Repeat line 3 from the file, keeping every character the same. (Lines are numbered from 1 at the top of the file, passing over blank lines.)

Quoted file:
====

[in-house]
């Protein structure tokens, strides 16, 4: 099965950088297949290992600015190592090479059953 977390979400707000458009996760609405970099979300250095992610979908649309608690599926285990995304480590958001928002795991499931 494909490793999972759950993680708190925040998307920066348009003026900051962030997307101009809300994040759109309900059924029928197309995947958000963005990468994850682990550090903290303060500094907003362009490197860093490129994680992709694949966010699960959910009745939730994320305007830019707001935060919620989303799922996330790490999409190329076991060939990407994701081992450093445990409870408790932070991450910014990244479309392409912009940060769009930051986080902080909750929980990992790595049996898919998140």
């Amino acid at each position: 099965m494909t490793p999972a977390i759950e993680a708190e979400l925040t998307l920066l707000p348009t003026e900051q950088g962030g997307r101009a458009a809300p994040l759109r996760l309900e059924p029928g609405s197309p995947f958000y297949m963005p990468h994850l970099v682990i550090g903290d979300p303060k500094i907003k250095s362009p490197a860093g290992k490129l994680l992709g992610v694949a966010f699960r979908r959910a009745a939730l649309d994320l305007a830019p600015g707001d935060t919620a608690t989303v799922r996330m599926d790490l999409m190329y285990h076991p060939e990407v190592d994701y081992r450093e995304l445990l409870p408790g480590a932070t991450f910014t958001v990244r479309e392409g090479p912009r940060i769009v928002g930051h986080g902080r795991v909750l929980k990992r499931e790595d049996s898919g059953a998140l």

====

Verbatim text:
């Amino acid at each position: 099965m494909t490793p999972a977390i759950e993680a708190e979400l925040t998307l920066l707000p348009t003026e900051q950088g962030g997307r101009a458009a809300p994040l759109r996760l309900e059924p029928g609405s197309p995947f958000y297949m963005p990468h994850l970099v682990i550090g903290d979300p303060k500094i907003k250095s362009p490197a860093g290992k490129l994680l992709g992610v694949a966010f699960r979908r959910a009745a939730l649309d994320l305007a830019p600015g707001d935060t919620a608690t989303v799922r996330m599926d790490l999409m190329y285990h076991p060939e990407v190592d994701y081992r450093e995304l445990l409870p408790g480590a932070t991450f910014t958001v990244r479309e392409g090479p912009r940060i769009v928002g930051h986080g902080r795991v909750l929980k990992r499931e790595d049996s898919g059953a998140l």